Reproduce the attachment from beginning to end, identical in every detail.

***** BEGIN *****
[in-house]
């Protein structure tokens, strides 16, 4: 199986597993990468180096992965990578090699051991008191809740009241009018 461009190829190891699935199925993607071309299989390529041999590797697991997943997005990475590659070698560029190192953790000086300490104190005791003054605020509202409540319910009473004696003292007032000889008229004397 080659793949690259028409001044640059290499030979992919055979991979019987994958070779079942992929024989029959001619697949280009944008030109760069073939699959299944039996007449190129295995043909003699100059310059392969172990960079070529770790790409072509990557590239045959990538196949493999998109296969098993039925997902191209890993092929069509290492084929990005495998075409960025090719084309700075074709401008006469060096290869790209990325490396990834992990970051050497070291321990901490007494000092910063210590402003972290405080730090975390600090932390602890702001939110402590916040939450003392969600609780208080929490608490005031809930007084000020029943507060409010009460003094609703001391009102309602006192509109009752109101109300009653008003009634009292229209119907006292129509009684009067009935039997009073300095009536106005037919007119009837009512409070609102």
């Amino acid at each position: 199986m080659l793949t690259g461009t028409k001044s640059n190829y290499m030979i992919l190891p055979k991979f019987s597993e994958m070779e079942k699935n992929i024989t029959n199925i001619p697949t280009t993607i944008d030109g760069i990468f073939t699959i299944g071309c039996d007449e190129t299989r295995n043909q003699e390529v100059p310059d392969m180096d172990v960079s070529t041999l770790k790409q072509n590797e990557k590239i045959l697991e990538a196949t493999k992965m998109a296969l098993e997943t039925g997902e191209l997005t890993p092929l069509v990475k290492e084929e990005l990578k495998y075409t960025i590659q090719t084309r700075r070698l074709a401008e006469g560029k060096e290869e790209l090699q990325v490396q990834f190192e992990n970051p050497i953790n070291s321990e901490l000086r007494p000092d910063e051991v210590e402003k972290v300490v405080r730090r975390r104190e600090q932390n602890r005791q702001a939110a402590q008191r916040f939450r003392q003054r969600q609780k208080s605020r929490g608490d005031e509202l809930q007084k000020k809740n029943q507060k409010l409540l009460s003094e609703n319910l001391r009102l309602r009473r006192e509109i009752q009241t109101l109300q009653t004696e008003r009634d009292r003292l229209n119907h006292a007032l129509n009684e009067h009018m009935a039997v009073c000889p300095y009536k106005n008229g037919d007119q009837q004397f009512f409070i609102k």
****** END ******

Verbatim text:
[in-house]
């Protein structure tokens, strides 16, 4: 199986597993990468180096992965990578090699051991008191809740009241009018 461009190829190891699935199925993607071309299989390529041999590797697991997943997005990475590659070698560029190192953790000086300490104190005791003054605020509202409540319910009473004696003292007032000889008229004397 080659793949690259028409001044640059290499030979992919055979991979019987994958070779079942992929024989029959001619697949280009944008030109760069073939699959299944039996007449190129295995043909003699100059310059392969172990960079070529770790790409072509990557590239045959990538196949493999998109296969098993039925997902191209890993092929069509290492084929990005495998075409960025090719084309700075074709401008006469060096290869790209990325490396990834992990970051050497070291321990901490007494000092910063210590402003972290405080730090975390600090932390602890702001939110402590916040939450003392969600609780208080929490608490005031809930007084000020029943507060409010009460003094609703001391009102309602006192509109009752109101109300009653008003009634009292229209119907006292129509009684009067009935039997009073300095009536106005037919007119009837009512409070609102």
């Amino acid at each position: 199986m080659l793949t690259g461009t028409k001044s640059n190829y290499m030979i992919l190891p055979k991979f019987s597993e994958m070779e079942k699935n992929i024989t029959n199925i001619p697949t280009t993607i944008d030109g760069i990468f073939t699959i299944g071309c039996d007449e190129t299989r295995n043909q003699e390529v100059p310059d392969m180096d172990v960079s070529t041999l770790k790409q072509n590797e990557k590239i045959l697991e990538a196949t493999k992965m998109a296969l098993e997943t039925g997902e191209l997005t890993p092929l069509v990475k290492e084929e990005l990578k495998y075409t960025i590659q090719t084309r700075r070698l074709a401008e006469g560029k060096e290869e790209l090699q990325v490396q990834f190192e992990n970051p050497i953790n070291s321990e901490l000086r007494p000092d910063e051991v210590e402003k972290v300490v405080r730090r975390r104190e600090q932390n602890r005791q702001a939110a402590q008191r916040f939450r003392q003054r969600q609780k208080s605020r929490g608490d005031e509202l809930q007084k000020k809740n029943q507060k409010l409540l009460s003094e609703n319910l001391r009102l309602r009473r006192e509109i009752q009241t109101l109300q009653t004696e008003r009634d009292r003292l229209n119907h006292a007032l129509n009684e009067h009018m009935a039997v009073c000889p300095y009536k106005n008229g037919d007119q009837q004397f009512f409070i609102k």